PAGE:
EAs are paid $3.03 more an hour than intervention workers — $32.34, compared to $29.31.

Anglophone West 'reassigned' intervention workers last year

"Some" of the other districts have already eliminated school intervention workers, said Watson. She declined to provide any details.

The Anglophone West School District "reassigned" school intervention workers to education assistant positions last school year, confirmed spokesperson Jennifer Read.

"We did this as we were short on EA funding and were looking for a meaningful, consistent manner to address the needs," she said in an emailed statement.

Read did not provide any numbers, but said there is "no net loss in employees."

Asked how the district is able to deal with escalating behaviours and children in crisis, she said EAs can support behaviour as part of their role. The district also has behaviour intervention mentors, guidance counselors and teachers.

"We also do our best to plan for students who need extra support and provide learning opportunities and assistance to our teachers who work with students daily."

No cuts have occurred or are planned at the Anglophone North School District, the Anglophone East School District, District scolaire francophone Sud or District scholaire francophone du Nord-Ouest, according to spokespeople.

District scolaire francophone Nord-Est did not respond to a request for comment.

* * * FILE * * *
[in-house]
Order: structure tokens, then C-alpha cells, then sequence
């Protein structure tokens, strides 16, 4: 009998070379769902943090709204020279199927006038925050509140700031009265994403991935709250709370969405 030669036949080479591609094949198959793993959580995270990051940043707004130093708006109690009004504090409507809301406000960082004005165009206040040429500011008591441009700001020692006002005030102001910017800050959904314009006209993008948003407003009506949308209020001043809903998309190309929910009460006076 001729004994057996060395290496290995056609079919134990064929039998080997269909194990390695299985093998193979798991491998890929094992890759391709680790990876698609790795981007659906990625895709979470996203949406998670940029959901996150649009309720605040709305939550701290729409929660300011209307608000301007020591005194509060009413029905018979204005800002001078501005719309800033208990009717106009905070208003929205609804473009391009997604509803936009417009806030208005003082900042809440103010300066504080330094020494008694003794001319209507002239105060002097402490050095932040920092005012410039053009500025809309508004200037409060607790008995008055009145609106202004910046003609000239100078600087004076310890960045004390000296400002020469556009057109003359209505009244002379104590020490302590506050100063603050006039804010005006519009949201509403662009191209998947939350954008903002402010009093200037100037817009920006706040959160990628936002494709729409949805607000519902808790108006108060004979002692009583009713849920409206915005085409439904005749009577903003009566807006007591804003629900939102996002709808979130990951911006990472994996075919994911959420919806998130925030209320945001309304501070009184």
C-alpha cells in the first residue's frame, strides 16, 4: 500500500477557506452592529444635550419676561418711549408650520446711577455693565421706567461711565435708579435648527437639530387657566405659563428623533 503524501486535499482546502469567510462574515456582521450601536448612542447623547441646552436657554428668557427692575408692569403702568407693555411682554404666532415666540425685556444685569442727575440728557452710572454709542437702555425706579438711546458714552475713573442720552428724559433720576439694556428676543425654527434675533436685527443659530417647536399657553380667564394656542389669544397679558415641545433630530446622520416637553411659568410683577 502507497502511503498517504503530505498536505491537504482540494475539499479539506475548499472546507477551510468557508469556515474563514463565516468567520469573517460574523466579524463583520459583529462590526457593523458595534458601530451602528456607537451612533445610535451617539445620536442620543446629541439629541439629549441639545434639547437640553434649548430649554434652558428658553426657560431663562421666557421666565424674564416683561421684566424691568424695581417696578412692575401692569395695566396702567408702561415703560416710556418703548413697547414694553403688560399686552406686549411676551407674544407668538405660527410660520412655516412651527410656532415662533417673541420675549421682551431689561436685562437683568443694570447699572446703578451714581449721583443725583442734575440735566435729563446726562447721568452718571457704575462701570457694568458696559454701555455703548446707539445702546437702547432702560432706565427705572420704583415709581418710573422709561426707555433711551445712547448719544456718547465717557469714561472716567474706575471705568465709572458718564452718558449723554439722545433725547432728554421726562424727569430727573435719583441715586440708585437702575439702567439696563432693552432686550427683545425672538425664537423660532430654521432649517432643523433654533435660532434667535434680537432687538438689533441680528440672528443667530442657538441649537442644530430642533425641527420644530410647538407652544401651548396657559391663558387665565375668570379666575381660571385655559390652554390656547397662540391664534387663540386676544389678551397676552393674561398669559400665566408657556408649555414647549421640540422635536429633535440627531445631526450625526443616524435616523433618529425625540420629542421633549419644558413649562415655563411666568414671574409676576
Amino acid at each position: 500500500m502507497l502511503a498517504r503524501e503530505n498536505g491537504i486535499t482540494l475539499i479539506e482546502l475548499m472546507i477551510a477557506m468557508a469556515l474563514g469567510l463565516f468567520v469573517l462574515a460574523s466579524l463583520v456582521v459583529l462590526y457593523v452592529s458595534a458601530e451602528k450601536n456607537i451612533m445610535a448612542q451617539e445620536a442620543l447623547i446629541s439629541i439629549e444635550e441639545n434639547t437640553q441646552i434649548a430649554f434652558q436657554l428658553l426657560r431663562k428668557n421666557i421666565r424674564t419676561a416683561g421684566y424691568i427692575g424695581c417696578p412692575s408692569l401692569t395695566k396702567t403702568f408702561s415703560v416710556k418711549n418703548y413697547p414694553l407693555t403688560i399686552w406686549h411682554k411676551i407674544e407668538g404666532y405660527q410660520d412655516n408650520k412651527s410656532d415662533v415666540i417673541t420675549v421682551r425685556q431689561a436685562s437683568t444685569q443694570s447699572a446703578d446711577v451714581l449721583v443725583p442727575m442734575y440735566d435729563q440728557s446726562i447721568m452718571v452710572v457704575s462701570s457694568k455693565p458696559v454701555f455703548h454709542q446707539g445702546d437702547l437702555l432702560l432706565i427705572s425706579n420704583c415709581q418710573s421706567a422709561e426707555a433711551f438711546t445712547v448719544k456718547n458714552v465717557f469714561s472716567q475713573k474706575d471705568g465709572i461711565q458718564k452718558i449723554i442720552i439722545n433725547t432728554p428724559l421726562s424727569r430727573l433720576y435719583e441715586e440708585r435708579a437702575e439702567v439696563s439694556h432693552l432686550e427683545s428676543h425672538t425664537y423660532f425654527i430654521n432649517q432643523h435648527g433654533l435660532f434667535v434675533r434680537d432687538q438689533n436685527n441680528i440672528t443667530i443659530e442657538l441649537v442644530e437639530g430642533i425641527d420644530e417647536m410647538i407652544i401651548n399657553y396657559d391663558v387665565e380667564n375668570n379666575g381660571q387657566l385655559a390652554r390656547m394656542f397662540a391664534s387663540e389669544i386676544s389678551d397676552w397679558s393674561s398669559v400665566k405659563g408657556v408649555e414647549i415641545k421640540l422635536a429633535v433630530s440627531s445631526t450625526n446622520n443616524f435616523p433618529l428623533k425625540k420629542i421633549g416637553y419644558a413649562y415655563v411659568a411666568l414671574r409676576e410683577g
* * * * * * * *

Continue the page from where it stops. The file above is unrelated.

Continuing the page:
Districts responsible for human resources

The Department of Education directed inquiries back to the districts.

"As school districts are responsible for their own human resources, they are best suited to answer questions about the resources deployed in provincial classrooms," said spokesperson Danielle Elliott.

"School districts are provided with a global budget, which takes into account many factors — including the number and distribution of students, infrastructure, transportation, and Education Plan initiatives, as well as classroom supports," she said in an emailed statement.

Funding is then allocated at the discretion of the districts, and the district education councils (DECs) must submit a balanced expenditure plan to the minister annually, she said.

EA funding doesn't match need

Anglophone South has "struggled" the past number of years "reconciling" its need for educational assistants (EAs) with its EA funding, said Watson.